Oops! I’m Perjured Again

Until I saw Ed Brayton’s post about a math teacher fired from Cal State East Bay for refusing to sign a loyalty oath, I had mostly forgotten that I might be technically guilty of perjury. Y’see, as a public employee of the state of California, I was required to sign that exact same oath:

I do solemnly swear (or affirm) that I will support and defend the Constitution of the United States and the Constitution of the State of California against all enemies, foreign and domestic; that I will bear true faith and allegiance to the Constitution of the United States and the Constitution of the State of California; that I take this obligation freely, without any mental reservation or purpose of evasion; and that I will well and faithfully discharge the duties upon which I am about to enter.

My thought process was as follows: Well, that’s dumb. Okay, I don’t advocate the violent or otherwise unlawful overthrow of the government. I bet this is one of those hilarious 1950s anticommunist things. How do I want to handle my tax withholdings?

I could have wasted a bunch of time filing a long and obnoxious amendment clarifying, among other things, that I do not consider the Constitution as important as human life and will not bear arms against its enemies. But I figured that all of the terms in the oath were vague enough to fit my beliefs.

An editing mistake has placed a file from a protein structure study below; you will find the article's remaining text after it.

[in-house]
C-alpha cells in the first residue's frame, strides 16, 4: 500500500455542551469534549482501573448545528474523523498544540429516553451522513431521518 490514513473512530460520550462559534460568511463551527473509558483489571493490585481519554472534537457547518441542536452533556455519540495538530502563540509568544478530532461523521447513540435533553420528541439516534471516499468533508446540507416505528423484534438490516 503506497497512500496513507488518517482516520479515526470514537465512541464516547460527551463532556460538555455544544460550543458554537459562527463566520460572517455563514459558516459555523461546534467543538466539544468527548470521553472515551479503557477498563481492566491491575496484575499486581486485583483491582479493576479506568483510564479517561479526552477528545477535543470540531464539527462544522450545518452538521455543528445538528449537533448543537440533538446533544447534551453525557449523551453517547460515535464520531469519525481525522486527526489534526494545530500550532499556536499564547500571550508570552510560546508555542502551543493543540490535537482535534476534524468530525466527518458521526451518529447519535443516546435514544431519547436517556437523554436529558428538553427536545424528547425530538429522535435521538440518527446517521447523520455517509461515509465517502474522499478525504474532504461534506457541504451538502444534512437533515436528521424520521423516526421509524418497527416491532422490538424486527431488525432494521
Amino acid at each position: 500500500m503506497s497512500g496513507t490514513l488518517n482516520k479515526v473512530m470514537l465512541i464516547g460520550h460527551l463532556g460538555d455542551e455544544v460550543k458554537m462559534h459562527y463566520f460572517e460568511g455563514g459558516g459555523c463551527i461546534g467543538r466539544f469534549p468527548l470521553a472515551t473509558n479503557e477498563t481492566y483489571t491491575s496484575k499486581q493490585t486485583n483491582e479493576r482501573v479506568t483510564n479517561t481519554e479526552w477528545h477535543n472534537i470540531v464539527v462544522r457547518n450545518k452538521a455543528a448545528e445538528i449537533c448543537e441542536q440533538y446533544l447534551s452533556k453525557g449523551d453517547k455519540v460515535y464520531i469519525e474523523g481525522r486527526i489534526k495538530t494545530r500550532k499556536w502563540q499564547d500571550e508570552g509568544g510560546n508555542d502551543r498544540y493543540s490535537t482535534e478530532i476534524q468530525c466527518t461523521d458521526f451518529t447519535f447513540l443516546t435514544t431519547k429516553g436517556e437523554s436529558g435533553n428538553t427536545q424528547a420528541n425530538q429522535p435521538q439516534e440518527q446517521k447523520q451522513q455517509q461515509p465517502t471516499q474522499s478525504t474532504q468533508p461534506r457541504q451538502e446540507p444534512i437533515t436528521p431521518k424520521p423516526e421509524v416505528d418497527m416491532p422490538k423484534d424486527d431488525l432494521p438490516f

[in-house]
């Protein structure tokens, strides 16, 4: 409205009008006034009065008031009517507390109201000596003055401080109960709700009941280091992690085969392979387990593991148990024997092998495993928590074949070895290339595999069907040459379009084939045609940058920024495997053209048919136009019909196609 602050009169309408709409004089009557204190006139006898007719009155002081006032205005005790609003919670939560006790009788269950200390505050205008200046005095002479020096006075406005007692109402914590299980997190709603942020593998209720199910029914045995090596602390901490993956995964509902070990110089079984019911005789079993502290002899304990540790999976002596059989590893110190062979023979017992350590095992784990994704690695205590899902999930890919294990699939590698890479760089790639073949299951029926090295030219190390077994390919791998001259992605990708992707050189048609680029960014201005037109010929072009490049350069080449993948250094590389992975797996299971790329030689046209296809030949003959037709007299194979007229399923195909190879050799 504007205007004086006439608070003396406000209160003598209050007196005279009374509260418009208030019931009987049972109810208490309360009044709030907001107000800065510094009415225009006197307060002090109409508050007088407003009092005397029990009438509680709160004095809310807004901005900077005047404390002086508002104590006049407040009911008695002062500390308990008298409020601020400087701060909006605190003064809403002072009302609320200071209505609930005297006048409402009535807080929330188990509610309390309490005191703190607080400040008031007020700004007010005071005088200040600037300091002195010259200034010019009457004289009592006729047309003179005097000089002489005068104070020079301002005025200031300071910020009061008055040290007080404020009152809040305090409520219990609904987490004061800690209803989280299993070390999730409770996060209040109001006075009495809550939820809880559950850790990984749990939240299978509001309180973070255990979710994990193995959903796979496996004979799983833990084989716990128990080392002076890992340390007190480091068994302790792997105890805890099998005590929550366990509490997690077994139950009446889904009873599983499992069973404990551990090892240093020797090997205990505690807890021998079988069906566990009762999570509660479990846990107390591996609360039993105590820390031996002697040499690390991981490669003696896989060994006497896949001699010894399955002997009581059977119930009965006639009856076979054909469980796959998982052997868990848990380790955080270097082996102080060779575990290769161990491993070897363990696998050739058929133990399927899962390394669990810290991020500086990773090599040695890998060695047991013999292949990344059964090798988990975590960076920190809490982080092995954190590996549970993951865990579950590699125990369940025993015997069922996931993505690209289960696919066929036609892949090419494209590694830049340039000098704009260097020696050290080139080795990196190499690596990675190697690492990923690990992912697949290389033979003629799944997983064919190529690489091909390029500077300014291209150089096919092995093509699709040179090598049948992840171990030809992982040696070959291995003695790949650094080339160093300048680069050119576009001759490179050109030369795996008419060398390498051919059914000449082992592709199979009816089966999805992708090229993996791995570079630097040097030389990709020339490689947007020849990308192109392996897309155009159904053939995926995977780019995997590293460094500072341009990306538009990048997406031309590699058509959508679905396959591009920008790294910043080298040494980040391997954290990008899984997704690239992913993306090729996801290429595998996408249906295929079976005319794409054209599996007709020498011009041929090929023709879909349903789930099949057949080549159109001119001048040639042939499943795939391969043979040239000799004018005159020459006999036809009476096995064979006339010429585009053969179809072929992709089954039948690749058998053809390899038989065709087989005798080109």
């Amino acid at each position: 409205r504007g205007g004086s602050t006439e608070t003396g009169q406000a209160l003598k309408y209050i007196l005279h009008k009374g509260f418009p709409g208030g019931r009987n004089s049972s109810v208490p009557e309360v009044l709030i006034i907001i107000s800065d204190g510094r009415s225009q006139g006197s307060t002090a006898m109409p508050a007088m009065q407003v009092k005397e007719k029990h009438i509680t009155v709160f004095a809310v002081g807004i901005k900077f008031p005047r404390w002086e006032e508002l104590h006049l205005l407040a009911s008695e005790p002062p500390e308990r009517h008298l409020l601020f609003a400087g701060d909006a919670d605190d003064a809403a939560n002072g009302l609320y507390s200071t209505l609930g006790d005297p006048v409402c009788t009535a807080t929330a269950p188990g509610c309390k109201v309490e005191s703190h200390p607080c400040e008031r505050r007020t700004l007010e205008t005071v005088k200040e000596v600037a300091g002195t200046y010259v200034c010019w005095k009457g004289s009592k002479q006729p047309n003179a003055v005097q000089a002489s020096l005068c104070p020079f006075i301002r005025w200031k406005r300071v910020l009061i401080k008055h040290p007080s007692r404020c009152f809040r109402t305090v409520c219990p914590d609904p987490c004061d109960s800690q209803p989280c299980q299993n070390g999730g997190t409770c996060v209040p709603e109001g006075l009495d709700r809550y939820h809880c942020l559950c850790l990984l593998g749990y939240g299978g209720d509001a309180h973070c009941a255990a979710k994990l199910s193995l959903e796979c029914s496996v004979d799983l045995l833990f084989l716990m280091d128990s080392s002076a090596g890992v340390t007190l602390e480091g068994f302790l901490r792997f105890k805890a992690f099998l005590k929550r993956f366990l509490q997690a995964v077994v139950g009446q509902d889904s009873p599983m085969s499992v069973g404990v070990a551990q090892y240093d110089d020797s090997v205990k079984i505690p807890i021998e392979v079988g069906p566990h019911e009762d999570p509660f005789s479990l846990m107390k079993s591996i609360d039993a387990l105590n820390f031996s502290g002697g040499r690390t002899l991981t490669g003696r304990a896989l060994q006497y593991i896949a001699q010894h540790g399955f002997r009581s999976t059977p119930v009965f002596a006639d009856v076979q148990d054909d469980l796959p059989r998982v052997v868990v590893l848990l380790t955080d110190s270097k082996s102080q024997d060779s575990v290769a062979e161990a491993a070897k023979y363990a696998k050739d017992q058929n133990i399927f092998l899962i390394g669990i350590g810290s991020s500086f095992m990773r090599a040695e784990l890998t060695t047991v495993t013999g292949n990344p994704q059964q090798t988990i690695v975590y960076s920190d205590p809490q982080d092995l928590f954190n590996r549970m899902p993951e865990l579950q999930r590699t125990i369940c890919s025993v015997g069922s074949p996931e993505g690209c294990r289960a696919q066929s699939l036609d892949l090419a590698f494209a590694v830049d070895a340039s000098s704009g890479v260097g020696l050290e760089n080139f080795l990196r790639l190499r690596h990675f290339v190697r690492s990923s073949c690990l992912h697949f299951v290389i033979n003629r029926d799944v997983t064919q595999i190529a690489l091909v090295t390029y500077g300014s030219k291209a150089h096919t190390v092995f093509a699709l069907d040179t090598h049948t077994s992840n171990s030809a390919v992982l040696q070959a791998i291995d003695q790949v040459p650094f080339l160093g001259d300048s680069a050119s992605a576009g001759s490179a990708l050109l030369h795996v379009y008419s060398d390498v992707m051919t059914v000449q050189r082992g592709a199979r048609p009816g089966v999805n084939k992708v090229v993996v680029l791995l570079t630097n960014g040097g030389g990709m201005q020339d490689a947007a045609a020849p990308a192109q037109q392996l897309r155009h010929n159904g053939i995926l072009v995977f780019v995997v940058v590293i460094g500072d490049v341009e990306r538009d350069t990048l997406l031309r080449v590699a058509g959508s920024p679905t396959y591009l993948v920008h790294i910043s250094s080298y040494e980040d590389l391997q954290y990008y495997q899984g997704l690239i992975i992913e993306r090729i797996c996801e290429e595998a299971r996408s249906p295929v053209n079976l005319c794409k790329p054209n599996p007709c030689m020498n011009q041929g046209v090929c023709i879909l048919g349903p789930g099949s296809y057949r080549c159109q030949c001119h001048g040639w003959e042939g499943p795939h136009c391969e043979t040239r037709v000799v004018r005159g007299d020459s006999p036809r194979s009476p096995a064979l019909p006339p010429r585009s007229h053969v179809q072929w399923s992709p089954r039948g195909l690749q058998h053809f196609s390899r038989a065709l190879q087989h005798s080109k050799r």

Not according to the Cal State lawyers:

Kearney-Brown inserted “nonviolently,” crossed out “swear,” and circled “affirm.”

That’s when the university sought legal advice.

“Based on the advice of counsel, we cannot permit attachments or addenda that are incompatible and inconsistent with the oath,” the campus’ human resources manager, JoAnne Hill, wrote to Kearney-Brown.

If adding the word “nonviolently” is inconsistent with the oath, then my interpretation probably constitutes a “mental reservation or purpose of evasion”.

Oops! Perjured! I hate when that happens.

As a result of possibly the most ridiculous ballot initiative system in the Union, the California constitution is unusually long and riddled with detailed garbage. It includes such gems as Article 20, Section 2: